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Spacecraft Maximum Allowable Concentrations for Selected Airborne Contaminants: Volume 3 Studies Considered in Setting ACs Studies on CNS Effects in Humans Harrison et al. (1982) reported that exposing six human subjects to 7% Halon 1301 for 3 h produced transient light-headedness, mild euphoria, and considerable performance decrements. Further unpublished studies by the same group (Strong, 1987) in subjects exposed to 1% for 6 h produced no overt CNS symptoms and only a very slight cognitive performance decrement. Similar findings were reported by Calkins et al. (1993) on eight subjects exposed to 1% Halon 1301 for 24 h. Because a slight cognitive decrement is acceptable for both 1-h and 24-h exposures in the spacecraft, the AC for CNS effects is set at 1% or 10,000 ppm. The Calkins and Strong groups also found the effects of Halon 1301 to be noncumulative; these observations are strengthened by toxicokinetic data. Lam et al. (1993) reported that Halon 1301 concentrations in blood in humans increased rapidly and approached a steady state within 2 h of exposure; the half-life (t1/2) of uptake for the fast-perfusion tissues was estimated to be 5 min. Van Stee and Back (1971b) reported that the uptake and elimination kinetics of Halon 1301 in the brain of rats were similar to those in blood. Therefore, prolonged exposure to Halon 1301 is not likely to increase the amount of Halon 1301 in the brain. It is reasonable to assume that the CNS effects of such a stable inert gas depends on its concentration in the brain. From the results of these cognitive tests and toxicokinetic studies, it can be concluded that the CNS effects of Halon 1301 in subjects exposed for 24 h or longer would be similar. The possible mild cognitive decrement acceptable for a 24-h exposure is not acceptable for longer exposures in the spacecraft. Since the CNS effects observed at 10,000 ppm of Halon 1301 were very mild, a factor of 2 is used to extrapolate from the lowest-observed-adverse-effect level (LOAEL) to a no-observed-adverse-effect level (NOAEL). The ACs for 7-d, 30-d, and 180-d exposures thus are set at 1800 ppm, based on the calculation below: The number 13 in the above equation is the total number of test sub-

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Spacecraft Maximum Allowable Concentrations for Selected Airborne Contaminants: Volume 3 jects in the Strong and Calkins studies. (Cognitive test results were available from only seven subjects in the latter study.) According to the National Research Council guidelines (NRC, 1992), a factor equal to the square root of the number of subjects divided by 100 (i.e., √(n/100) or (√n)/10)) is used to account for the small sample size (n) for estimating a true NOAEL from an experimental NOAEL observed in a human study. The rationale for combining the number of subjects in the Strong and Calkins studies is that both studies measured reaction time and scoring accuracy, even though the cognitive tests used by these two groups were different. Studies on Cardiovascular Effects in Humans Hine et al. (1968, 1969) reported that an exposure of humans to 5% or 10% Halon 1301 for up to 20 min produced no cardiac effects. D. G. Clark (ICI Ltd., unpublished data, 1970, cited in Graham, 1981) observed increased heart rates and T-wave depression in subjects exposed to 15%, 12%, and 10% Halon 1301 for 1 min. Harrison et al. (1982) and Calkins et al. (1993) recorded no cardiac changes in humans exposed to 7% Halon 1301 for 3 h or 1% Halon 1301 for 24 h, respectively. It may be concluded that 7% is close to the highest NOAEL for the heart. As discussed above, Van Stee and Back (1971a) reported that uptake and elimination kinetics of Halon 1301 in hearts of rats were rapid and similar to those in blood. Also as noted above, onset and abolition of cardiac effects, upon initiation and termination of exposure to Halon 1301, were also rapid (within a few minutes) (Hine et al., 1968; D. G. Clark, ICI Ltd., unpublished data, 1970, cited in Graham, 1981). These observations support the contention that the cardiac effects of this inert fluorocarbon gas depend on its concentration in the blood or heart. Lam et al. (1993) observed that Halon 1301 blood concentrations in exposed human subjects increased rapidly and approached a steady state within 2 h of starting the exposure; thus, the cardiac effects would be expected to be relatively independent of exposure time shortly after the initiation of exposure. Therefore, 7% Halon 1301, a NOAEL for a 3-h exposure in the Harrison et al. (1982) study, could be considered a NOAEL for longer exposure times. The ACs for 1-h, 24-h, 7-d, 30-d and 180-d exposures are set at the same value (see below). Because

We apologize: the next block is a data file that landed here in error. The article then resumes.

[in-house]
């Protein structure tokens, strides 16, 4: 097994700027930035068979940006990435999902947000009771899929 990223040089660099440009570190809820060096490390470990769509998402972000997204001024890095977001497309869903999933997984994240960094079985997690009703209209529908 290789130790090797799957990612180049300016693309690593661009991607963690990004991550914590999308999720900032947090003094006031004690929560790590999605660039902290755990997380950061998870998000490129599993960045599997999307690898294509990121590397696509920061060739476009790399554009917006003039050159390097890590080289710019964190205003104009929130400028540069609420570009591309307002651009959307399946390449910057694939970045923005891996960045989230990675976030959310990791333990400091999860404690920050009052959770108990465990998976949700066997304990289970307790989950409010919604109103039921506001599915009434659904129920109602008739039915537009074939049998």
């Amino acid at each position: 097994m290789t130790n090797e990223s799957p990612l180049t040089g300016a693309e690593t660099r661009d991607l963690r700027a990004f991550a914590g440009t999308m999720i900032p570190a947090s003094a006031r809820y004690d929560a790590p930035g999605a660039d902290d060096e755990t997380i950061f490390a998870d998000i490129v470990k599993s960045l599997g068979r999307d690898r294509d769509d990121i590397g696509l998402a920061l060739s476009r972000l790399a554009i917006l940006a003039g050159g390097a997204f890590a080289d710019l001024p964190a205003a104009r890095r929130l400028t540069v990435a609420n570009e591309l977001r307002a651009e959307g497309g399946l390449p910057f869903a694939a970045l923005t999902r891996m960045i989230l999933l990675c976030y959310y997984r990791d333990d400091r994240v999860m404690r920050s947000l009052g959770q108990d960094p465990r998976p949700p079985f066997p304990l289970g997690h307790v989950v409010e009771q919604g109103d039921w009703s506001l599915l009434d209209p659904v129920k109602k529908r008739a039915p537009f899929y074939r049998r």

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Spacecraft Maximum Allowable Concentrations for Selected Airborne Contaminants: Volume 3 spaceflight is known to have deleterious effects on heart rhythm, a safety factor of 5 has been included in calculating the safe exposure concentration. The value 6 in the following equation is the number of subjects in the Harrison et al. (1982) study: The safe exposure level is rounded from 3430 ppm. Studies on Subchronic Exposures in Animals Comstock et al. (1953) observed moderate diffuse congestion in the respiratory tracts of rats exposed to 2.3% Halon 1301 for 30 d. As discussed above, the Halon 1301 products used before 1957 might have contained toxic impurities, and thus these data are not used to set ACs. The study by Geller et al. (1981) on four baboons exposed to 2.8% Halon 1301 for 30 d (23 h/d) showed that two baboons reacted more slowly but two performed significantly better in a memory test. Ammonia was noted by the authors to be present in the chamber during the exposure. This study does not provide data useful for setting long-duration ACs. Exposing rats to 5% Halon 1301 continuously (24 or 23 h/d) for 10 d or 30 d produced no observable clinical signs of toxicity, gross pathological changes, or hematological changes (McHale, 1972; Griffin et al., 1972). McHale further reported that microscopic examination of selected organs revealed no lesions. Griffin et al. indicated that a thorough histopathological examination was under way; however, no findings have ever been published. It is reasonable to conclude that 5% Halon 1301 is the NOAEL in rats. An animal-to-human species safety factor of 10 is used to extrapolate a NOAEL to humans. The 30-d and 180-d ACs are set at 0.5% (5000 ppm).